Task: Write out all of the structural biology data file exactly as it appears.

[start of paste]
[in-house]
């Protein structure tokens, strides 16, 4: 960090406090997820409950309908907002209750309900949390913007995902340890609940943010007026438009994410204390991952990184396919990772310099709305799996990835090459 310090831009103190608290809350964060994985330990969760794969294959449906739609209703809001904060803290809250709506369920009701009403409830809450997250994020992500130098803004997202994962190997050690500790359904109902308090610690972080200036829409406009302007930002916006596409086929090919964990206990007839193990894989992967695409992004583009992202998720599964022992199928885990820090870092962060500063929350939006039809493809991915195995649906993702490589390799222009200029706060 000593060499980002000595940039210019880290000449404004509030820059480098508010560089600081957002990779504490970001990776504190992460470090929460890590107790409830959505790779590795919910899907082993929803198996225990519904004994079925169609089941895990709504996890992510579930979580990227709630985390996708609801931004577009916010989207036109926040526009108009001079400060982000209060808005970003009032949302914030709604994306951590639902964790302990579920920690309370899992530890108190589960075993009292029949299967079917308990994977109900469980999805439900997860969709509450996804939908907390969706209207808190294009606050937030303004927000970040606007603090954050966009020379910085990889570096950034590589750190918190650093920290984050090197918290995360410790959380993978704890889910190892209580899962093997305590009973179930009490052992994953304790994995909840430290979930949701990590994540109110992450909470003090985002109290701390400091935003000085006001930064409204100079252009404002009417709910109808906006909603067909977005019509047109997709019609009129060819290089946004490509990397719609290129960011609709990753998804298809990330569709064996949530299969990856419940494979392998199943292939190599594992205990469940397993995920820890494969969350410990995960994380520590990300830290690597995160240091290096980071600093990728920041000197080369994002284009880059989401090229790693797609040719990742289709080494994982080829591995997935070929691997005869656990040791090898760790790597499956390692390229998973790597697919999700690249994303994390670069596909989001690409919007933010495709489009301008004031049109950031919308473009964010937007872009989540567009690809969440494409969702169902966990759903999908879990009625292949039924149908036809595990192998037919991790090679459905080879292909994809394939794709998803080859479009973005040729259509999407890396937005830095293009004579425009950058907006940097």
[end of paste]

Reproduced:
[in-house]
């Protein structure tokens, strides 16, 4: 960090406090997820409950309908907002209750309900949390913007995902340890609940943010007026438009994410204390991952990184396919990772310099709305799996990835090459 310090831009103190608290809350964060994985330990969760794969294959449906739609209703809001904060803290809250709506369920009701009403409830809450997250994020992500130098803004997202994962190997050690500790359904109902308090610690972080200036829409406009302007930002916006596409086929090919964990206990007839193990894989992967695409992004583009992202998720599964022992199928885990820090870092962060500063929350939006039809493809991915195995649906993702490589390799222009200029706060 000593060499980002000595940039210019880290000449404004509030820059480098508010560089600081957002990779504490970001990776504190992460470090929460890590107790409830959505790779590795919910899907082993929803198996225990519904004994079925169609089941895990709504996890992510579930979580990227709630985390996708609801931004577009916010989207036109926040526009108009001079400060982000209060808005970003009032949302914030709604994306951590639902964790302990579920920690309370899992530890108190589960075993009292029949299967079917308990994977109900469980999805439900997860969709509450996804939908907390969706209207808190294009606050937030303004927000970040606007603090954050966009020379910085990889570096950034590589750190918190650093920290984050090197918290995360410790959380993978704890889910190892209580899962093997305590009973179930009490052992994953304790994995909840430290979930949701990590994540109110992450909470003090985002109290701390400091935003000085006001930064409204100079252009404002009417709910109808906006909603067909977005019509047109997709019609009129060819290089946004490509990397719609290129960011609709990753998804298809990330569709064996949530299969990856419940494979392998199943292939190599594992205990469940397993995920820890494969969350410990995960994380520590990300830290690597995160240091290096980071600093990728920041000197080369994002284009880059989401090229790693797609040719990742289709080494994982080829591995997935070929691997005869656990040791090898760790790597499956390692390229998973790597697919999700690249994303994390670069596909989001690409919007933010495709489009301008004031049109950031919308473009964010937007872009989540567009690809969440494409969702169902966990759903999908879990009625292949039924149908036809595990192998037919991790090679459905080879292909994809394939794709998803080859479009973005040729259509999407890396937005830095293009004579425009950058907006940097």